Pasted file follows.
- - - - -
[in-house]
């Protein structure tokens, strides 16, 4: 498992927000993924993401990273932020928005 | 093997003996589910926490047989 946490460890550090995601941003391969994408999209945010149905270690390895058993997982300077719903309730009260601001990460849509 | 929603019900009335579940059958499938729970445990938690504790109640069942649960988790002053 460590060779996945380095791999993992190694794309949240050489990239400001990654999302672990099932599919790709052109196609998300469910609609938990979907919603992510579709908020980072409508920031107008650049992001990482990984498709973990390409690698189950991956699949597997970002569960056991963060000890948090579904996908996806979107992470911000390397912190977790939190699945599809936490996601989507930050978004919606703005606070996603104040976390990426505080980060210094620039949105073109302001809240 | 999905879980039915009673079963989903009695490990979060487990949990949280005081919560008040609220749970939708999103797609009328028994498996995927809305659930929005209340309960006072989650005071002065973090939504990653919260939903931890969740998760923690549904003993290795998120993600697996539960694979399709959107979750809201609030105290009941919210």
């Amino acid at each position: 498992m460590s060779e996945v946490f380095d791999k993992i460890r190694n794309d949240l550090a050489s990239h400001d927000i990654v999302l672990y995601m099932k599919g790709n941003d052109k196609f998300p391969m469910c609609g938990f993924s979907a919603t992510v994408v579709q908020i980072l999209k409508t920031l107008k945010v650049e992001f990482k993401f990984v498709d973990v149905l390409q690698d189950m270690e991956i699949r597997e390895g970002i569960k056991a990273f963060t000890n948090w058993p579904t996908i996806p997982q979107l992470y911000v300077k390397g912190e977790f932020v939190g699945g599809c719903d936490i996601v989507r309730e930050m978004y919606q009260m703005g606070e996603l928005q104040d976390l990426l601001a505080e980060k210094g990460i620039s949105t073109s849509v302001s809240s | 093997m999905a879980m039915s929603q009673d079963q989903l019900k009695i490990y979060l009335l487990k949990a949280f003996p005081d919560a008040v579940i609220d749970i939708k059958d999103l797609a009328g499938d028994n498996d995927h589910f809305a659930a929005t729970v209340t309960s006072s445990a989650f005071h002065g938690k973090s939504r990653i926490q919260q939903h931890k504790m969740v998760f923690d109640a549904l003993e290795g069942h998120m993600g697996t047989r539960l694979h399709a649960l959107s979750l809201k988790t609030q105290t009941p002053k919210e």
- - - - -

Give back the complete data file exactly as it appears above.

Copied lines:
[in-house]
């Protein structure tokens, strides 16, 4: 498992927000993924993401990273932020928005 | 093997003996589910926490047989 946490460890550090995601941003391969994408999209945010149905270690390895058993997982300077719903309730009260601001990460849509 | 929603019900009335579940059958499938729970445990938690504790109640069942649960988790002053 460590060779996945380095791999993992190694794309949240050489990239400001990654999302672990099932599919790709052109196609998300469910609609938990979907919603992510579709908020980072409508920031107008650049992001990482990984498709973990390409690698189950991956699949597997970002569960056991963060000890948090579904996908996806979107992470911000390397912190977790939190699945599809936490996601989507930050978004919606703005606070996603104040976390990426505080980060210094620039949105073109302001809240 | 999905879980039915009673079963989903009695490990979060487990949990949280005081919560008040609220749970939708999103797609009328028994498996995927809305659930929005209340309960006072989650005071002065973090939504990653919260939903931890969740998760923690549904003993290795998120993600697996539960694979399709959107979750809201609030105290009941919210």
């Amino acid at each position: 498992m460590s060779e996945v946490f380095d791999k993992i460890r190694n794309d949240l550090a050489s990239h400001d927000i990654v999302l672990y995601m099932k599919g790709n941003d052109k196609f998300p391969m469910c609609g938990f993924s979907a919603t992510v994408v579709q908020i980072l999209k409508t920031l107008k945010v650049e992001f990482k993401f990984v498709d973990v149905l390409q690698d189950m270690e991956i699949r597997e390895g970002i569960k056991a990273f963060t000890n948090w058993p579904t996908i996806p997982q979107l992470y911000v300077k390397g912190e977790f932020v939190g699945g599809c719903d936490i996601v989507r309730e930050m978004y919606q009260m703005g606070e996603l928005q104040d976390l990426l601001a505080e980060k210094g990460i620039s949105t073109s849509v302001s809240s | 093997m999905a879980m039915s929603q009673d079963q989903l019900k009695i490990y979060l009335l487990k949990a949280f003996p005081d919560a008040v579940i609220d749970i939708k059958d999103l797609a009328g499938d028994n498996d995927h589910f809305a659930a929005t729970v209340t309960s006072s445990a989650f005071h002065g938690k973090s939504r990653i926490q919260q939903h931890k504790m969740v998760f923690d109640a549904l003993e290795g069942h998120m993600g697996t047989r539960l694979h399709a649960l959107s979750l809201k988790t609030q105290t009941p002053k919210e």